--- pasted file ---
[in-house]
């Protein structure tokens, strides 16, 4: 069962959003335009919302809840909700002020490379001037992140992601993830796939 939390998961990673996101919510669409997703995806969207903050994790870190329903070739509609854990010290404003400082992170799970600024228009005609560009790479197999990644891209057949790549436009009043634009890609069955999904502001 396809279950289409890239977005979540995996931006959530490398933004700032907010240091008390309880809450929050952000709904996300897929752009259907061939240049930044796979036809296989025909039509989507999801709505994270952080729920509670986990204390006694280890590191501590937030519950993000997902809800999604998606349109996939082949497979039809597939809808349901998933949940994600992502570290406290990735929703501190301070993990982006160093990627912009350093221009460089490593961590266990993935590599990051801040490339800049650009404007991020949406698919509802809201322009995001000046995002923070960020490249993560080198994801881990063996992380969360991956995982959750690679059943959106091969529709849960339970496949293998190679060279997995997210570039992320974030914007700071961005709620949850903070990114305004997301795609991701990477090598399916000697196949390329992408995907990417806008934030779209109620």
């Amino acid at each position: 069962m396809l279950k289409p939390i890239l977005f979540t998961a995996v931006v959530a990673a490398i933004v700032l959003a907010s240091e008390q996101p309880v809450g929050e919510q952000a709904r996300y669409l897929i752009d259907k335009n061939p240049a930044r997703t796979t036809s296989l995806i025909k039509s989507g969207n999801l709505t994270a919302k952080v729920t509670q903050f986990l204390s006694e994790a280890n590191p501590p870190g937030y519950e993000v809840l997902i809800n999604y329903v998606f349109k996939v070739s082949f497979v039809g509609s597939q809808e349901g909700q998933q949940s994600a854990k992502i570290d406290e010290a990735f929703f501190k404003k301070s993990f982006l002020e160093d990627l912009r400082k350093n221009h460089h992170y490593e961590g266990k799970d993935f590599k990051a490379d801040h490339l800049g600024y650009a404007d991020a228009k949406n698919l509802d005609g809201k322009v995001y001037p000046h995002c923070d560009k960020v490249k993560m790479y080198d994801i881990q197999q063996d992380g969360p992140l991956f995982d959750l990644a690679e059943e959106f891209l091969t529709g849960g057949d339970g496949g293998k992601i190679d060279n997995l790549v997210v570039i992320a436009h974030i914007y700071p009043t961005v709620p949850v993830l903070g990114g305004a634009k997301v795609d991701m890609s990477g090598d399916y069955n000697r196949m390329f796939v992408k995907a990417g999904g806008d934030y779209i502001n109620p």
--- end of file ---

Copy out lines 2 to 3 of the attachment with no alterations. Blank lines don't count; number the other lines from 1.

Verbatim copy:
């Protein structure tokens, strides 16, 4: 069962959003335009919302809840909700002020490379001037992140992601993830796939 939390998961990673996101919510669409997703995806969207903050994790870190329903070739509609854990010290404003400082992170799970600024228009005609560009790479197999990644891209057949790549436009009043634009890609069955999904502001 396809279950289409890239977005979540995996931006959530490398933004700032907010240091008390309880809450929050952000709904996300897929752009259907061939240049930044796979036809296989025909039509989507999801709505994270952080729920509670986990204390006694280890590191501590937030519950993000997902809800999604998606349109996939082949497979039809597939809808349901998933949940994600992502570290406290990735929703501190301070993990982006160093990627912009350093221009460089490593961590266990993935590599990051801040490339800049650009404007991020949406698919509802809201322009995001000046995002923070960020490249993560080198994801881990063996992380969360991956995982959750690679059943959106091969529709849960339970496949293998190679060279997995997210570039992320974030914007700071961005709620949850903070990114305004997301795609991701990477090598399916000697196949390329992408995907990417806008934030779209109620």
């Amino acid at each position: 069962m396809l279950k289409p939390i890239l977005f979540t998961a995996v931006v959530a990673a490398i933004v700032l959003a907010s240091e008390q996101p309880v809450g929050e919510q952000a709904r996300y669409l897929i752009d259907k335009n061939p240049a930044r997703t796979t036809s296989l995806i025909k039509s989507g969207n999801l709505t994270a919302k952080v729920t509670q903050f986990l204390s006694e994790a280890n590191p501590p870190g937030y519950e993000v809840l997902i809800n999604y329903v998606f349109k996939v070739s082949f497979v039809g509609s597939q809808e349901g909700q998933q949940s994600a854990k992502i570290d406290e010290a990735f929703f501190k404003k301070s993990f982006l002020e160093d990627l912009r400082k350093n221009h460089h992170y490593e961590g266990k799970d993935f590599k990051a490379d801040h490339l800049g600024y650009a404007d991020a228009k949406n698919l509802d005609g809201k322009v995001y001037p000046h995002c923070d560009k960020v490249k993560m790479y080198d994801i881990q197999q063996d992380g969360p992140l991956f995982d959750l990644a690679e059943e959106f891209l091969t529709g849960g057949d339970g496949g293998k992601i190679d060279n997995l790549v997210v570039i992320a436009h974030i914007y700071p009043t961005v709620p949850v993830l903070g990114g305004a634009k997301v795609d991701m890609s990477g090598d399916y069955n000697r196949m390329f796939v992408k995907a990417g999904g806008d934030y779209i502001n109620p």